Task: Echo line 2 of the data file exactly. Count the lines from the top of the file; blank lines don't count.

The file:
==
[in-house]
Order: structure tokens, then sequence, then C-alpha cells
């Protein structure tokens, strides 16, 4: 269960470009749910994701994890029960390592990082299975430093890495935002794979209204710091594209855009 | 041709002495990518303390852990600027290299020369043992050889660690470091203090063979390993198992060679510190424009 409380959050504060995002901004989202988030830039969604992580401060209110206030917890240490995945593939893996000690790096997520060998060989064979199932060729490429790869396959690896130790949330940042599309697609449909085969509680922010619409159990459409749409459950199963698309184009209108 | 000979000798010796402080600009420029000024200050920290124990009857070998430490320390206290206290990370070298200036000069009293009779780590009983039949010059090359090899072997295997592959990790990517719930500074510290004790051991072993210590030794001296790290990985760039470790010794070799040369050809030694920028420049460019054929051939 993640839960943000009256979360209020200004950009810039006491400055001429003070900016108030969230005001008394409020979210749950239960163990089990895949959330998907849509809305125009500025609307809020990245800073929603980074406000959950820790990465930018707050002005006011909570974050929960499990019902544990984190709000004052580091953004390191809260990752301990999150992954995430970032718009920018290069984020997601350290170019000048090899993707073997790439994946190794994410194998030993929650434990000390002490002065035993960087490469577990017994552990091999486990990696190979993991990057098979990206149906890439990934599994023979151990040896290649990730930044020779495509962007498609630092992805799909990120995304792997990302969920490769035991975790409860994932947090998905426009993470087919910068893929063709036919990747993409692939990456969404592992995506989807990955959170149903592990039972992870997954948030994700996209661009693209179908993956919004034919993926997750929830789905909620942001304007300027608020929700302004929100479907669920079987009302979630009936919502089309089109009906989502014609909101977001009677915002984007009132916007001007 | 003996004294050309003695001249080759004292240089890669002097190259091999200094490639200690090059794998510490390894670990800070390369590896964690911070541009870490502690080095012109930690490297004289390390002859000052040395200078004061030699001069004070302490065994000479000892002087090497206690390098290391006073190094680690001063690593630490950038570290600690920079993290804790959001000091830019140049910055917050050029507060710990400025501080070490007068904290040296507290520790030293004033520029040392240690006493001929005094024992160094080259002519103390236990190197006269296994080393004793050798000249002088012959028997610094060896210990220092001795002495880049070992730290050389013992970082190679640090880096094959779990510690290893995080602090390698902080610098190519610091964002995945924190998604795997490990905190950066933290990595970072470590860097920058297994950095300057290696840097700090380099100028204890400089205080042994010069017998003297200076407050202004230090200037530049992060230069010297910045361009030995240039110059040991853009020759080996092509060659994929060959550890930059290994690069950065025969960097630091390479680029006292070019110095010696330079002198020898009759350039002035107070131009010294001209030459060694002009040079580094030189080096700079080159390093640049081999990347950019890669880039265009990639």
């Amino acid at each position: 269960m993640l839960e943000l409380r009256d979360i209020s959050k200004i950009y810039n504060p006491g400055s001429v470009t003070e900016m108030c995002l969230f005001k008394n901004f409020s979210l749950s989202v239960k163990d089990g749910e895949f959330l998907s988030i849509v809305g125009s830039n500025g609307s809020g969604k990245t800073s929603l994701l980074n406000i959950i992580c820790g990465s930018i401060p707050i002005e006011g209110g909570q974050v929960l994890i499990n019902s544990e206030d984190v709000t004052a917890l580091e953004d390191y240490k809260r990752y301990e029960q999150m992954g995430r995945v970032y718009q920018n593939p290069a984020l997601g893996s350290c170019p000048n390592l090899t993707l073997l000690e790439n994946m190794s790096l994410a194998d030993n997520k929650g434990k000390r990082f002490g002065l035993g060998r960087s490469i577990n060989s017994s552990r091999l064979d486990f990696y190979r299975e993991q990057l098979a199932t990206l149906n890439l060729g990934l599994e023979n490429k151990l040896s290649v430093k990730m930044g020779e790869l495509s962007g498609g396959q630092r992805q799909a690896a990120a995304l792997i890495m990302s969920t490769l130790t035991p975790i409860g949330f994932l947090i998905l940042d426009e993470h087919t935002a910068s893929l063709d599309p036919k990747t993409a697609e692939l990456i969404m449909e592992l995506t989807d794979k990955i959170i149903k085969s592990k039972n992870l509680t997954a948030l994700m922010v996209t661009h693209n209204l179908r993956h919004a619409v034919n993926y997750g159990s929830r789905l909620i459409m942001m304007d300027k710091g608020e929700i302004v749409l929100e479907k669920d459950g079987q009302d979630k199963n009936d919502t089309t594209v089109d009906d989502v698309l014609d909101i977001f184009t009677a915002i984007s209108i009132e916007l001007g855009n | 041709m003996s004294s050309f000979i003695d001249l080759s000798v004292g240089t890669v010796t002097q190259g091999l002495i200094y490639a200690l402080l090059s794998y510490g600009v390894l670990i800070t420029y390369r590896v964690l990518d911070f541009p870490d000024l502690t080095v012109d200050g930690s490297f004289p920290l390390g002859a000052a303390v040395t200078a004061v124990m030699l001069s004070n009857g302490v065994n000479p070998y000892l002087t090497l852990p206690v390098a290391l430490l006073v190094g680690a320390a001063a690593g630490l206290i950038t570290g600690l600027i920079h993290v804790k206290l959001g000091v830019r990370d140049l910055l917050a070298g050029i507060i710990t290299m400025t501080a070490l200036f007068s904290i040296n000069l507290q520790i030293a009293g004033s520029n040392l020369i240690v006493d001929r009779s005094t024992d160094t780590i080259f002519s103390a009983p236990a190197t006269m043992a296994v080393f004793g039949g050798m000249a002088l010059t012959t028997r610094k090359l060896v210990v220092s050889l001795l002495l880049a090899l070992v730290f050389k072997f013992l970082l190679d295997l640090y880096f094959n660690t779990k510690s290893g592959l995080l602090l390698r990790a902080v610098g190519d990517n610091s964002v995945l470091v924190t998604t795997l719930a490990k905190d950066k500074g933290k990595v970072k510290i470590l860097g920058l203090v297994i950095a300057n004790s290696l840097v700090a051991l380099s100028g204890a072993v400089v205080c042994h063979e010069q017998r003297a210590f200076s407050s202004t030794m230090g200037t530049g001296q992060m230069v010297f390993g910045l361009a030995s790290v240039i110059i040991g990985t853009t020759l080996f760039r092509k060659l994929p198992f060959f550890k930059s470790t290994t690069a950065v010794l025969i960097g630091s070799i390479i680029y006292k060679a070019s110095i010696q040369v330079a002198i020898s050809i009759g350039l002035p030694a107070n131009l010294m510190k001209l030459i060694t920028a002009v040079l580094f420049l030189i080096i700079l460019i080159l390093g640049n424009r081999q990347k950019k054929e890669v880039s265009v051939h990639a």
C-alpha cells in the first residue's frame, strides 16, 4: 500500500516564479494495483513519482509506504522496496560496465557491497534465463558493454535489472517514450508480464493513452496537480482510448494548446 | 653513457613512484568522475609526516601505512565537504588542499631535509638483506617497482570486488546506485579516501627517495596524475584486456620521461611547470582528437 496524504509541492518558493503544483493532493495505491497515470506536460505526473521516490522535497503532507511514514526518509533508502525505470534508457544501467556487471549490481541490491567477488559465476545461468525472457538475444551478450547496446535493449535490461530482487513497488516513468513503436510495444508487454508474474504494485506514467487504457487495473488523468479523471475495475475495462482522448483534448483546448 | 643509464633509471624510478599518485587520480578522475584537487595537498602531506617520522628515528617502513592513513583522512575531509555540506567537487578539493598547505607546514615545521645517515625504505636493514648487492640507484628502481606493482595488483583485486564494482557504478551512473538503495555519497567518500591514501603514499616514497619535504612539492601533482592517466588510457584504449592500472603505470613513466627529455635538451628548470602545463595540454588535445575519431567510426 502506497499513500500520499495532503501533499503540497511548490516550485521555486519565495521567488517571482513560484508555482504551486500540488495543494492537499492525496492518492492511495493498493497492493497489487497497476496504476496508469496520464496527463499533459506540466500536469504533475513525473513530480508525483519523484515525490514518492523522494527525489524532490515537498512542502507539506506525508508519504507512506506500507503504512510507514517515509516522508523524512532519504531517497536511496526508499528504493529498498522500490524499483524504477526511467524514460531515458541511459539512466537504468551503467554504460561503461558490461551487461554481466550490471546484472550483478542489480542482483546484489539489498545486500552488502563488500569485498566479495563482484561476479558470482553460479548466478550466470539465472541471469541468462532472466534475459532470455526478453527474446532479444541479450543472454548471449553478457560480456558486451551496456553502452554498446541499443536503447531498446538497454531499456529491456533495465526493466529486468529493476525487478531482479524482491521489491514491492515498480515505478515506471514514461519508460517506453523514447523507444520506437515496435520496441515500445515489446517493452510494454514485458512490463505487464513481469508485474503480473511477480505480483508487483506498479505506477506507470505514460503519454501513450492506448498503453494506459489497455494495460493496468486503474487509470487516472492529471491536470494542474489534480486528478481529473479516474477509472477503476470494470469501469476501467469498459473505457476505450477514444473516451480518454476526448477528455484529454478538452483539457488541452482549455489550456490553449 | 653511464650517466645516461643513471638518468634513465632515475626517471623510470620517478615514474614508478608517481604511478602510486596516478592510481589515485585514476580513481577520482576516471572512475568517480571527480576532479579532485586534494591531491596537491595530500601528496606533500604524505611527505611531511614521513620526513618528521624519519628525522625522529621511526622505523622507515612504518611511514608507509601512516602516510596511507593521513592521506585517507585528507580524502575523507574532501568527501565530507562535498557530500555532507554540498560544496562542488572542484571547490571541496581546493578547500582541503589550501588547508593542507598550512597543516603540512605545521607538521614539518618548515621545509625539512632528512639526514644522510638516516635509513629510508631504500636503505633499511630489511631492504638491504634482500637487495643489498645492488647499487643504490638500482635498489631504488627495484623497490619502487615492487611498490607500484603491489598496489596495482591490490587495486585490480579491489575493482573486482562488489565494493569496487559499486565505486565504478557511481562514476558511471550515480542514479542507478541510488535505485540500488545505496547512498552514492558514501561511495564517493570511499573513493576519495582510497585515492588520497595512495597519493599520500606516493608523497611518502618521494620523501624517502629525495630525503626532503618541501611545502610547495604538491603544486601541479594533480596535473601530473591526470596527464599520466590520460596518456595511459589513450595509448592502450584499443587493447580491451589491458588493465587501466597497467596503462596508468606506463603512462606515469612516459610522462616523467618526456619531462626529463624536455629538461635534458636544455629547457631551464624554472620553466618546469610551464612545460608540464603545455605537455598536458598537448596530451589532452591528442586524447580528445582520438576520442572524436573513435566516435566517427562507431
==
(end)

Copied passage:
Order: structure tokens, then sequence, then C-alpha cells